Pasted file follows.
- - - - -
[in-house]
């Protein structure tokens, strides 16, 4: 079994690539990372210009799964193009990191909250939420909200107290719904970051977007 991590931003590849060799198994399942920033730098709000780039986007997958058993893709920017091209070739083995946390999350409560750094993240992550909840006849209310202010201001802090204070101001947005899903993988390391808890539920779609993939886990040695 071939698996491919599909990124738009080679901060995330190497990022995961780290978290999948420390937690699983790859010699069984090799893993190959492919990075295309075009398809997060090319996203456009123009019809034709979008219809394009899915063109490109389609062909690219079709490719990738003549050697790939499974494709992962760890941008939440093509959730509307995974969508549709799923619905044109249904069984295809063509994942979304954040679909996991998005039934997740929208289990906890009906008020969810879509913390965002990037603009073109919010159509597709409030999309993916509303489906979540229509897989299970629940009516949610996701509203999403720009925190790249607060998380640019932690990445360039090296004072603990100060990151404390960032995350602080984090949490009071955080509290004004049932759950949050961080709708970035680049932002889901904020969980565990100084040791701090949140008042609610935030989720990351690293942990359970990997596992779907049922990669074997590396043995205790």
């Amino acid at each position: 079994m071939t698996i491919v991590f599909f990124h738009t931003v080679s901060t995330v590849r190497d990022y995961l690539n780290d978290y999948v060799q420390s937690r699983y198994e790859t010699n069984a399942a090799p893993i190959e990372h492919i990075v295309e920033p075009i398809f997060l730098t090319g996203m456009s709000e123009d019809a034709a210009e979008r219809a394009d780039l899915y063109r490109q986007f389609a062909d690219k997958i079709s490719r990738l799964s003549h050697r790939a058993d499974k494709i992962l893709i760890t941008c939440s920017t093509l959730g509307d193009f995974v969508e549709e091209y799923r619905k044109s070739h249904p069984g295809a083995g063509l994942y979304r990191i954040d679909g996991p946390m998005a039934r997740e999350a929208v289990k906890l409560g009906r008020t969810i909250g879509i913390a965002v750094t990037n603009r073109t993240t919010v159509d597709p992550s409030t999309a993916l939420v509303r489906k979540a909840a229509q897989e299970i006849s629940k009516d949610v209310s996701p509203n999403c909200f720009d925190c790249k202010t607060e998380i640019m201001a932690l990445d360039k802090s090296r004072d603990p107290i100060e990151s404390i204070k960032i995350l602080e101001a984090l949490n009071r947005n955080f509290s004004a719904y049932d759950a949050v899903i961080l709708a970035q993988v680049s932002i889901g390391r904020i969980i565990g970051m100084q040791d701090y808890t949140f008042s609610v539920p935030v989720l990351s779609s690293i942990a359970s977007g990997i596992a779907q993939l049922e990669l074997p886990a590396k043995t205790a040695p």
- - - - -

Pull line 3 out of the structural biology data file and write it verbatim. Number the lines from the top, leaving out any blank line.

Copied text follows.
């Amino acid at each position: 079994m071939t698996i491919v991590f599909f990124h738009t931003v080679s901060t995330v590849r190497d990022y995961l690539n780290d978290y999948v060799q420390s937690r699983y198994e790859t010699n069984a399942a090799p893993i190959e990372h492919i990075v295309e920033p075009i398809f997060l730098t090319g996203m456009s709000e123009d019809a034709a210009e979008r219809a394009d780039l899915y063109r490109q986007f389609a062909d690219k997958i079709s490719r990738l799964s003549h050697r790939a058993d499974k494709i992962l893709i760890t941008c939440s920017t093509l959730g509307d193009f995974v969508e549709e091209y799923r619905k044109s070739h249904p069984g295809a083995g063509l994942y979304r990191i954040d679909g996991p946390m998005a039934r997740e999350a929208v289990k906890l409560g009906r008020t969810i909250g879509i913390a965002v750094t990037n603009r073109t993240t919010v159509d597709p992550s409030t999309a993916l939420v509303r489906k979540a909840a229509q897989e299970i006849s629940k009516d949610v209310s996701p509203n999403c909200f720009d925190c790249k202010t607060e998380i640019m201001a932690l990445d360039k802090s090296r004072d603990p107290i100060e990151s404390i204070k960032i995350l602080e101001a984090l949490n009071r947005n955080f509290s004004a719904y049932d759950a949050v899903i961080l709708a970035q993988v680049s932002i889901g390391r904020i969980i565990g970051m100084q040791d701090y808890t949140f008042s609610v539920p935030v989720l990351s779609s690293i942990a359970s977007g990997i596992a779907q993939l049922e990669l074997p886990a590396k043995t205790a040695p």